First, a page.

College-News

BBC Translation Experiment

BBC Translation Experiment

Language Students Take Part In BBC Translation Experiment

If foreign languages leave you lost in translation than smart phones could be the answer according to a BBC experiment featuring Kensington and Chelsea College students.

Language students at the college’s Hortensia Campus teamed up with BBC Radio 4 to find out if technology could out perform dictionaries and phrase books when it came to translating foreign languages.

Six students- Geoffrey Hugall, Glenda Amato, Sheila Benson, Cerstin Maryk, Antonette Scott and Judith Thomas – took part in the experiment in the studios at Broadcasting House for BBC Radio 4’s technology programme ‘Click. On’.

Split into teams of two the students were asked to translate a piece of French text relying on using either a translation application on a smart phone, online translation guide or a phrase book.

Smart phone applications proved the quickest and easiest method of translation with the least amount of time taken to complete the task and producing the best results.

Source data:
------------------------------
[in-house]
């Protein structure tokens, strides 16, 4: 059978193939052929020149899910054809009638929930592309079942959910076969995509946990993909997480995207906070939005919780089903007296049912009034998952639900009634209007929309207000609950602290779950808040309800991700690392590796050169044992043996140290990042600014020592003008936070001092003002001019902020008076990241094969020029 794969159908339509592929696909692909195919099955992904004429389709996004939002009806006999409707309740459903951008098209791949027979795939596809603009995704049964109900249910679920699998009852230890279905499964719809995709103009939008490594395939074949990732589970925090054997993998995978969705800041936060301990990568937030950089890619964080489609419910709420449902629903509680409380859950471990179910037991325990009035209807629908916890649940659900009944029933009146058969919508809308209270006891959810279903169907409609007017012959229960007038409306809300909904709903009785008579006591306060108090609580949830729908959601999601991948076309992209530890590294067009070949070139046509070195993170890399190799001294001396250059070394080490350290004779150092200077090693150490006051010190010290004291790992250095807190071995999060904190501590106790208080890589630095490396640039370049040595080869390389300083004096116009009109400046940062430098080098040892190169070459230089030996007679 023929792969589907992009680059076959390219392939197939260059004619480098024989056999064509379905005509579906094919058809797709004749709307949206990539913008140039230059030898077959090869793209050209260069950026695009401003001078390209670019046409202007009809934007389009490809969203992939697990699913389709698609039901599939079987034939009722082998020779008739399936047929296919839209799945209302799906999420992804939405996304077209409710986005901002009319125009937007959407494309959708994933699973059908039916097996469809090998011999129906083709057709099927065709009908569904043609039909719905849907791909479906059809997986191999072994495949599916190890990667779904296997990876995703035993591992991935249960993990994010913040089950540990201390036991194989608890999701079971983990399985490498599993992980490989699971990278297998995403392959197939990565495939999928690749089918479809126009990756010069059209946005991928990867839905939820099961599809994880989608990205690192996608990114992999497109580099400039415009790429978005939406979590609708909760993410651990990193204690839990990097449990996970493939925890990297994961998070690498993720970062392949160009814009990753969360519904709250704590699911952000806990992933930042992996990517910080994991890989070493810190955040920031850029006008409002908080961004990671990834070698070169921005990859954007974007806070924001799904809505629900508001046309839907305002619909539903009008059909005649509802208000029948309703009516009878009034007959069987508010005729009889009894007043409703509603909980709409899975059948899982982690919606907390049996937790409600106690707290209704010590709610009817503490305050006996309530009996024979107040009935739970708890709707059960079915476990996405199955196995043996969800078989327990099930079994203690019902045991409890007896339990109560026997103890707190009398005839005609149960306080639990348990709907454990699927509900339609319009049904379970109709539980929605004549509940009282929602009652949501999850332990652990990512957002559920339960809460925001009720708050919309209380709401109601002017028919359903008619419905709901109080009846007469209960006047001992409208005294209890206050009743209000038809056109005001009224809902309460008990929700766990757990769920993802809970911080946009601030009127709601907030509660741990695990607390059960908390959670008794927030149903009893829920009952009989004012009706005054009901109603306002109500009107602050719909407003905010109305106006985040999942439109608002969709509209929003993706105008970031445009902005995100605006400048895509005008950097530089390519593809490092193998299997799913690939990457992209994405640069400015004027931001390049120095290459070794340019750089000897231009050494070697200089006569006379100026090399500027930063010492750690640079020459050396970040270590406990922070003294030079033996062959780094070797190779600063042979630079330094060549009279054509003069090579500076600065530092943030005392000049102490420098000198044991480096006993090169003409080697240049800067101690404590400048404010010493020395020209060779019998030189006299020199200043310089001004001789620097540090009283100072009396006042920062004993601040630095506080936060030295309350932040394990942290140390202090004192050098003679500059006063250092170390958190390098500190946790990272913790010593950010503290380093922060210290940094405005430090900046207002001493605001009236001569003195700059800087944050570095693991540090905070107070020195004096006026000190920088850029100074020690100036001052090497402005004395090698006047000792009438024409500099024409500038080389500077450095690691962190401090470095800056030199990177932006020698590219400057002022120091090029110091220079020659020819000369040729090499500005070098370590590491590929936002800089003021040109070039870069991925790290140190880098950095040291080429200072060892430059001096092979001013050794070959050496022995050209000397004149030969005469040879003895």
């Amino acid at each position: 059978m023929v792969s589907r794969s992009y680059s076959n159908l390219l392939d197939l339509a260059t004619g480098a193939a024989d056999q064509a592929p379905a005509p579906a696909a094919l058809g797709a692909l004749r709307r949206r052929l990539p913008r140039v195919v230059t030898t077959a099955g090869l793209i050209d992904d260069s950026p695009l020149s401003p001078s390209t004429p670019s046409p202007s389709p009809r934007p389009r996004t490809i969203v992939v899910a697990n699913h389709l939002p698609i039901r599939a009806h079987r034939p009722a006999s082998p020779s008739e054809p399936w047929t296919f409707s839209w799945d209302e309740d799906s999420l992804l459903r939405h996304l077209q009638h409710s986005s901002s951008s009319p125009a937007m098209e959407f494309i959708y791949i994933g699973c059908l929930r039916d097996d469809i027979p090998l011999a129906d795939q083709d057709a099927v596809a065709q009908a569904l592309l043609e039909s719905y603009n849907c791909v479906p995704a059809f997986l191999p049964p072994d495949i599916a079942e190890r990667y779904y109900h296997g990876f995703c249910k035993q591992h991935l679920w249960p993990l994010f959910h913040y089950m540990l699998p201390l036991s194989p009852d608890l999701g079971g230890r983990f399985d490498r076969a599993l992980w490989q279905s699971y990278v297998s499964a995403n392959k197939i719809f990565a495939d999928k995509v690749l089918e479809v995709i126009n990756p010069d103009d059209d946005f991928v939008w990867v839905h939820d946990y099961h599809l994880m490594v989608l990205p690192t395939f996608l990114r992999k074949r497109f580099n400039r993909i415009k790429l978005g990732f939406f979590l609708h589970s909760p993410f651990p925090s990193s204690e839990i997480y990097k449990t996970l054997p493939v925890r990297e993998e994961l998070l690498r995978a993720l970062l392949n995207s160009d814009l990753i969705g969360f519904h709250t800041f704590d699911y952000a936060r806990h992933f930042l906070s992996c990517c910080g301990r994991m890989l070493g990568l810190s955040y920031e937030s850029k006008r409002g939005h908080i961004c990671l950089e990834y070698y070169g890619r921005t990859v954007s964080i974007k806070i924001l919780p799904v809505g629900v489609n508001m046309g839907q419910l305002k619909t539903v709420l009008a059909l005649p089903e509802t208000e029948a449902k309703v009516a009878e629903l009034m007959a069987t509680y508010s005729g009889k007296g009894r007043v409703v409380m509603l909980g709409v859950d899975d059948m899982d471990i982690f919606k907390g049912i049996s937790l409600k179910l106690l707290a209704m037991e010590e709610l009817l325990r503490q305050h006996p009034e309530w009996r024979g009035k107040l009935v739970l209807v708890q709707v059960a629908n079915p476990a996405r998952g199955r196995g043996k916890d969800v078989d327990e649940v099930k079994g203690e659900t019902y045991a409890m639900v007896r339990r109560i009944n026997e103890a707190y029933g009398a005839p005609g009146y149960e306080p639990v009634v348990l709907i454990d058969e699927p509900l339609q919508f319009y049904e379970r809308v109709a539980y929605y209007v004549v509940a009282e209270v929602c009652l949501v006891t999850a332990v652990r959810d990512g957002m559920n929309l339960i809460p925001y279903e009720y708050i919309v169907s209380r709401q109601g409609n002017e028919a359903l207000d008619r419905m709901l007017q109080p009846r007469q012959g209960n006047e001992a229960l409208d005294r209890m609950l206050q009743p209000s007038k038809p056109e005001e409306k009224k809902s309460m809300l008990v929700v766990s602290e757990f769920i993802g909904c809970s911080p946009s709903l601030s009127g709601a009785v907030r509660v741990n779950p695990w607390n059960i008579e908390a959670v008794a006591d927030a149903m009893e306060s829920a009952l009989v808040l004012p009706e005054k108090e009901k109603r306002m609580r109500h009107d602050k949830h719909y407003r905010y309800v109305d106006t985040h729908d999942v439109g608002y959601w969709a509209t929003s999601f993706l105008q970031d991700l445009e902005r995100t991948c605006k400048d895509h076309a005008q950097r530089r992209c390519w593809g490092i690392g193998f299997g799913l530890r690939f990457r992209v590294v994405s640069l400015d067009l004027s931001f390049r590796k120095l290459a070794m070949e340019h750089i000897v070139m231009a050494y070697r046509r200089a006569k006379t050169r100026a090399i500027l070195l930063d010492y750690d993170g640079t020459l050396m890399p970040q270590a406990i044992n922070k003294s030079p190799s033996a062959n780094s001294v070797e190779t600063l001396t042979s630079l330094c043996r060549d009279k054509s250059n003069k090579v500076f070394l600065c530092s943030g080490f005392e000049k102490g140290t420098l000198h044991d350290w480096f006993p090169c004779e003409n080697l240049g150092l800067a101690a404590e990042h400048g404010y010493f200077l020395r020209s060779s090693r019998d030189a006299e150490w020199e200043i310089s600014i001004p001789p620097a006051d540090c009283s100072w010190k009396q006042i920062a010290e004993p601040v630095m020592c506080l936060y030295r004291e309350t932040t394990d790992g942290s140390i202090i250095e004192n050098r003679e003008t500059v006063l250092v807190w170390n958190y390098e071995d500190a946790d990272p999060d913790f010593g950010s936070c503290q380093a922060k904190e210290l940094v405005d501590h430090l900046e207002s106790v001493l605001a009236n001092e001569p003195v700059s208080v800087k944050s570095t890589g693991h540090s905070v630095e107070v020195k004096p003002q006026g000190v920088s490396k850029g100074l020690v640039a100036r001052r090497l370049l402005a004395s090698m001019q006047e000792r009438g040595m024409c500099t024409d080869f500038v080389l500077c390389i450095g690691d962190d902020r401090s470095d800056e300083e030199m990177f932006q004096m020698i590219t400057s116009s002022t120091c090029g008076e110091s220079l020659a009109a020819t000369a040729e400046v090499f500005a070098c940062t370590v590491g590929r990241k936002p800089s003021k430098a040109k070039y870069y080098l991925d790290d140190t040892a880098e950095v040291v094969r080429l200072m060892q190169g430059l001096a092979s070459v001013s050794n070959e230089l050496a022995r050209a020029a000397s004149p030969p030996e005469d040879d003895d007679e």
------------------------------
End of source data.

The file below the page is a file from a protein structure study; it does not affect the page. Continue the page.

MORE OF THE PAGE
Online translation resources and websites proved less successful with students finding it difficult to navigate and use the sites. The more traditional phrase books also proved to be time consuming and missing some of the phrases needed to complete the task.

All six students were featured on air on Monday April 5 discussing the findings of their experiment with programme host Simon Cox and a professional translator.

Student Cerstin Maryk, said: ‘It was a really fun way to explore the different options available to people seeking translations. I was surprised by how easy it was to use the translation software on the phone despite having some reservations about it.’

‘However none of the methods used were 100% accurate. As language students we knew that some of the translations that came up were actually inaccurate, however if like most people on holiday you have no knowledge of the language than you’re at the mercy of phrase books and technology to get by!’